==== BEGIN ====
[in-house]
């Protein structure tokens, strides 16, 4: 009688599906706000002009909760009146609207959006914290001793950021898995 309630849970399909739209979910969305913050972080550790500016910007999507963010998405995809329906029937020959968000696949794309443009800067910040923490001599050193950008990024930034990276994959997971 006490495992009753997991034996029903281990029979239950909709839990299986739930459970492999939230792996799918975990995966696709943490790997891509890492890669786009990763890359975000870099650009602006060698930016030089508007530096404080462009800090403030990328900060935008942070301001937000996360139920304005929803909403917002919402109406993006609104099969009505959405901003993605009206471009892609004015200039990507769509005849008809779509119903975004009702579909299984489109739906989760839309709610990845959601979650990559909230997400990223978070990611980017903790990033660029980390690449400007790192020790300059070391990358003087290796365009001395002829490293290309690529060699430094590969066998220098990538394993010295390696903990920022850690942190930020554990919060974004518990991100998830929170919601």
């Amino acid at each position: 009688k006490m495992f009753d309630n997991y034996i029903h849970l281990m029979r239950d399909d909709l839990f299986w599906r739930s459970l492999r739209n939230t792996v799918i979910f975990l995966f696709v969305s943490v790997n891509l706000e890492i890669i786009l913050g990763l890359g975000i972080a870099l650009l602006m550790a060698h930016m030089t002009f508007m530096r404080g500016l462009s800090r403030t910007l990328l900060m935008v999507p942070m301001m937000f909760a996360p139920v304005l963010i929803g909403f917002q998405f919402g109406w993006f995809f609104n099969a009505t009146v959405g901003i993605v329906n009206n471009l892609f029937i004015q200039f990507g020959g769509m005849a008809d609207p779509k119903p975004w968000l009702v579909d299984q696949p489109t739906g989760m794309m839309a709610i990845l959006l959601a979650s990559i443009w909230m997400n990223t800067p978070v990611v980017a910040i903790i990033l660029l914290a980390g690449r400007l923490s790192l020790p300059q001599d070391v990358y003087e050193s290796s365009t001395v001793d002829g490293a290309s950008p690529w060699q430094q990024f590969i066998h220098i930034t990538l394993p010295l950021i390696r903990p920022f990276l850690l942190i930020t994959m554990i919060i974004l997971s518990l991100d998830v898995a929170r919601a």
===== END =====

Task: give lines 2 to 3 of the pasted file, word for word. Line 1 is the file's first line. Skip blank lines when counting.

């Protein structure tokens, strides 16, 4: 009688599906706000002009909760009146609207959006914290001793950021898995 309630849970399909739209979910969305913050972080550790500016910007999507963010998405995809329906029937020959968000696949794309443009800067910040923490001599050193950008990024930034990276994959997971 006490495992009753997991034996029903281990029979239950909709839990299986739930459970492999939230792996799918975990995966696709943490790997891509890492890669786009990763890359975000870099650009602006060698930016030089508007530096404080462009800090403030990328900060935008942070301001937000996360139920304005929803909403917002919402109406993006609104099969009505959405901003993605009206471009892609004015200039990507769509005849008809779509119903975004009702579909299984489109739906989760839309709610990845959601979650990559909230997400990223978070990611980017903790990033660029980390690449400007790192020790300059070391990358003087290796365009001395002829490293290309690529060699430094590969066998220098990538394993010295390696903990920022850690942190930020554990919060974004518990991100998830929170919601």
């Amino acid at each position: 009688k006490m495992f009753d309630n997991y034996i029903h849970l281990m029979r239950d399909d909709l839990f299986w599906r739930s459970l492999r739209n939230t792996v799918i979910f975990l995966f696709v969305s943490v790997n891509l706000e890492i890669i786009l913050g990763l890359g975000i972080a870099l650009l602006m550790a060698h930016m030089t002009f508007m530096r404080g500016l462009s800090r403030t910007l990328l900060m935008v999507p942070m301001m937000f909760a996360p139920v304005l963010i929803g909403f917002q998405f919402g109406w993006f995809f609104n099969a009505t009146v959405g901003i993605v329906n009206n471009l892609f029937i004015q200039f990507g020959g769509m005849a008809d609207p779509k119903p975004w968000l009702v579909d299984q696949p489109t739906g989760m794309m839309a709610i990845l959006l959601a979650s990559i443009w909230m997400n990223t800067p978070v990611v980017a910040i903790i990033l660029l914290a980390g690449r400007l923490s790192l020790p300059q001599d070391v990358y003087e050193s290796s365009t001395v001793d002829g490293a290309s950008p690529w060699q430094q990024f590969i066998h220098i930034t990538l394993p010295l950021i390696r903990p920022f990276l850690l942190i930020t994959m554990i919060i974004l997971s518990l991100d998830v898995a929170r919601a």